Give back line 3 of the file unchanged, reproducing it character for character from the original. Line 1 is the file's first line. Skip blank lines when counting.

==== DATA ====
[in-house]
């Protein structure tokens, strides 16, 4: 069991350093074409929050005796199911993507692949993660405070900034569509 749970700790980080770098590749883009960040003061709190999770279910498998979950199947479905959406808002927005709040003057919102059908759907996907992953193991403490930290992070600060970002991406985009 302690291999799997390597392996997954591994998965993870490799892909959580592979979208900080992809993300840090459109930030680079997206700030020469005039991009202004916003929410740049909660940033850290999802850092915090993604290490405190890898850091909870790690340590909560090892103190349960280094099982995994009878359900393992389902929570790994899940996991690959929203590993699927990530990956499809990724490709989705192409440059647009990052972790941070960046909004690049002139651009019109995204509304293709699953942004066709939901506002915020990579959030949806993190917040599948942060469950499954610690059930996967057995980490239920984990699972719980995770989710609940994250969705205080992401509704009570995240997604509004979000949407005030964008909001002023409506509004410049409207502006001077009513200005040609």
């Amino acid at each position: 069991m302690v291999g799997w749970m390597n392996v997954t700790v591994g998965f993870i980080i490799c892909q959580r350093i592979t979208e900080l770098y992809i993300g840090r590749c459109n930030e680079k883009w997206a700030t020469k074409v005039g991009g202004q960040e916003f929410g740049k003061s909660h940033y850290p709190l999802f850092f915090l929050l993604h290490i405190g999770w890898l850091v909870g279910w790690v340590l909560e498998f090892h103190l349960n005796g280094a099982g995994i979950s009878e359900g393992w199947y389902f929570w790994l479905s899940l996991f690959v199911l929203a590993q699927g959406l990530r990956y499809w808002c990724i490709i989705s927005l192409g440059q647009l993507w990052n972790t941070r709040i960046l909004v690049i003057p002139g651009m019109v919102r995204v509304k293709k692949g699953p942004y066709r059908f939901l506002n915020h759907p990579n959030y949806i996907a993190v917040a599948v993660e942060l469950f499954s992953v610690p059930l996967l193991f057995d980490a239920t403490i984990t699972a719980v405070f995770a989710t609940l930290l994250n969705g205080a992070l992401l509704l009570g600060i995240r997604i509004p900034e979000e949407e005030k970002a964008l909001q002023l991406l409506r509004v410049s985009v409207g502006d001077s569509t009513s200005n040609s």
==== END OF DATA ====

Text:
């Amino acid at each position: 069991m302690v291999g799997w749970m390597n392996v997954t700790v591994g998965f993870i980080i490799c892909q959580r350093i592979t979208e900080l770098y992809i993300g840090r590749c459109n930030e680079k883009w997206a700030t020469k074409v005039g991009g202004q960040e916003f929410g740049k003061s909660h940033y850290p709190l999802f850092f915090l929050l993604h290490i405190g999770w890898l850091v909870g279910w790690v340590l909560e498998f090892h103190l349960n005796g280094a099982g995994i979950s009878e359900g393992w199947y389902f929570w790994l479905s899940l996991f690959v199911l929203a590993q699927g959406l990530r990956y499809w808002c990724i490709i989705s927005l192409g440059q647009l993507w990052n972790t941070r709040i960046l909004v690049i003057p002139g651009m019109v919102r995204v509304k293709k692949g699953p942004y066709r059908f939901l506002n915020h759907p990579n959030y949806i996907a993190v917040a599948v993660e942060l469950f499954s992953v610690p059930l996967l193991f057995d980490a239920t403490i984990t699972a719980v405070f995770a989710t609940l930290l994250n969705g205080a992070l992401l509704l009570g600060i995240r997604i509004p900034e979000e949407e005030k970002a964008l909001q002023l991406l409506r509004v410049s985009v409207g502006d001077s569509t009513s200005n040609s």